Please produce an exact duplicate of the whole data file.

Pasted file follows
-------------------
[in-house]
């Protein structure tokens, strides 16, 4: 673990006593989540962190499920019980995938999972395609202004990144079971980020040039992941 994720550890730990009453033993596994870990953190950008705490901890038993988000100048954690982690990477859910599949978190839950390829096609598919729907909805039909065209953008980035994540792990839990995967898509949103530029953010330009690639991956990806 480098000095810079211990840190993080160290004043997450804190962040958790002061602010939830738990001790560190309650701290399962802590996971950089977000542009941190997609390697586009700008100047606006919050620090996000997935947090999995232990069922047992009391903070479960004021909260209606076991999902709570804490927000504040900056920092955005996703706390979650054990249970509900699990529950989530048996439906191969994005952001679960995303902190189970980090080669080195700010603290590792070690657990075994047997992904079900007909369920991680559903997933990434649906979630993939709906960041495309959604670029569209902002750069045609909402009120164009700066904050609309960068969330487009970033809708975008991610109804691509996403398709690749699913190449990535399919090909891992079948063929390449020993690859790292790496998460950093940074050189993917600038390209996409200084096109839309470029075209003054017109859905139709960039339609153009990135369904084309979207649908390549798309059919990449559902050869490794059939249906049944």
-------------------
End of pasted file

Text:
[in-house]
């Protein structure tokens, strides 16, 4: 673990006593989540962190499920019980995938999972395609202004990144079971980020040039992941 994720550890730990009453033993596994870990953190950008705490901890038993988000100048954690982690990477859910599949978190839950390829096609598919729907909805039909065209953008980035994540792990839990995967898509949103530029953010330009690639991956990806 480098000095810079211990840190993080160290004043997450804190962040958790002061602010939830738990001790560190309650701290399962802590996971950089977000542009941190997609390697586009700008100047606006919050620090996000997935947090999995232990069922047992009391903070479960004021909260209606076991999902709570804490927000504040900056920092955005996703706390979650054990249970509900699990529950989530048996439906191969994005952001679960995303902190189970980090080669080195700010603290590792070690657990075994047997992904079900007909369920991680559903997933990434649906979630993939709906960041495309959604670029569209902002750069045609909402009120164009700066904050609309960068969330487009970033809708975008991610109804691509996403398709690749699913190449990535399919090909891992079948063929390449020993690859790292790496998460950093940074050189993917600038390209996409200084096109839309470029075209003054017109859905139709960039339609153009990135369904084309979207649908390549798309059919990449559902050869490794059939249906049944």